There is also a need for a more holistic intervention at the community level that can address multidimensional poverty issues (such as the lack in water and sanitation and the growing number of informal settlement communities and slums) in a more sustainable manner (e.g. entire village, informal settlement, urban slum).
In regards to water and sanitation, only one in three people living in rural areas have access to safe drinking water. A disinvestment in rural water and sanitation facilities has negative health and economic consequences for the majority of Cambodian families. Many of the deaths among children for example, are preventable. In the absence of preventative measures however, a rural household will spend substantial amounts of their income on expensive curative medical costs. In most cases it has put many rural Cambodian households into a vicious circle of debt to moneylenders. Conversely, households without access to owned, leased and borrowed land continues to increase to 20 percent.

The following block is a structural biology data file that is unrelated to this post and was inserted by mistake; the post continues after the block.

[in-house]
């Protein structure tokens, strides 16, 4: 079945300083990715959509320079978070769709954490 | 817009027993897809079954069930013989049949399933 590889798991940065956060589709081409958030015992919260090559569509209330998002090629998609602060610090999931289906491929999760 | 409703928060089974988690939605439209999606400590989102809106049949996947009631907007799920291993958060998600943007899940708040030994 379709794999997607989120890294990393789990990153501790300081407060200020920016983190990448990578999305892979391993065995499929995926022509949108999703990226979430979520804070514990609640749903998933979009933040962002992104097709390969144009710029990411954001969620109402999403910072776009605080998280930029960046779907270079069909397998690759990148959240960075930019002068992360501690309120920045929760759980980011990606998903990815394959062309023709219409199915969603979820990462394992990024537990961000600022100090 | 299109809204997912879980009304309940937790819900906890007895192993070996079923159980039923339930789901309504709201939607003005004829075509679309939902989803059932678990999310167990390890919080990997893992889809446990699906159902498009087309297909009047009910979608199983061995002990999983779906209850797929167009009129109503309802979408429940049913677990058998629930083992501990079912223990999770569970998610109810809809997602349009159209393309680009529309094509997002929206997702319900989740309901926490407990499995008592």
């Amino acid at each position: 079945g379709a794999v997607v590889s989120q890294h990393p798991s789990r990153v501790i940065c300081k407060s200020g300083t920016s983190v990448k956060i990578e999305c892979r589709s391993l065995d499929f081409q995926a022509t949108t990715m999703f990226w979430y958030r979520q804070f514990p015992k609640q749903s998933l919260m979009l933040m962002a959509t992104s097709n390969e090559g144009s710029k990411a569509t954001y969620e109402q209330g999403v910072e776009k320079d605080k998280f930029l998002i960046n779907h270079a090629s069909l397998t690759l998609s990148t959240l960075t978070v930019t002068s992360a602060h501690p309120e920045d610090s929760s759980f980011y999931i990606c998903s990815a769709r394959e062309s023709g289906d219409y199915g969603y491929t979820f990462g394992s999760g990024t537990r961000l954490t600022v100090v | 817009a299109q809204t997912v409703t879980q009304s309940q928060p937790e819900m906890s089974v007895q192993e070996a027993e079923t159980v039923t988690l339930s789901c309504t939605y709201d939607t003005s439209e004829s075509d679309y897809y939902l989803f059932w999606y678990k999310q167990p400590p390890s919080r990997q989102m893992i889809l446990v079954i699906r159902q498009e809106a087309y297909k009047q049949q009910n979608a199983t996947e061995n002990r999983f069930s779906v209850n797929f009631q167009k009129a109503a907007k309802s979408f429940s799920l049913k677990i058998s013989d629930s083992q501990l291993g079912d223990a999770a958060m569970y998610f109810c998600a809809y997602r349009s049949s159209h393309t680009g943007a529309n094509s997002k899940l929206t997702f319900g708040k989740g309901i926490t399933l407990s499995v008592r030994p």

HFH Cambodia believes in the transformational power of “Community Driven Development”, an approach that gives control over planning decisions and investment resources for local development projects to community groups and allows to create partnerships where different actors provide adapted support based on the demands from the community itself. The aim is to facilitate partnership processes that empower poor or marginalized communities to take initiatives for their own socio-economic development and improvement of their housing conditions. This can be achieved by supporting the creation of inclusive local development committees and facilitation of drafting of local development plans in collaboration with local authorities.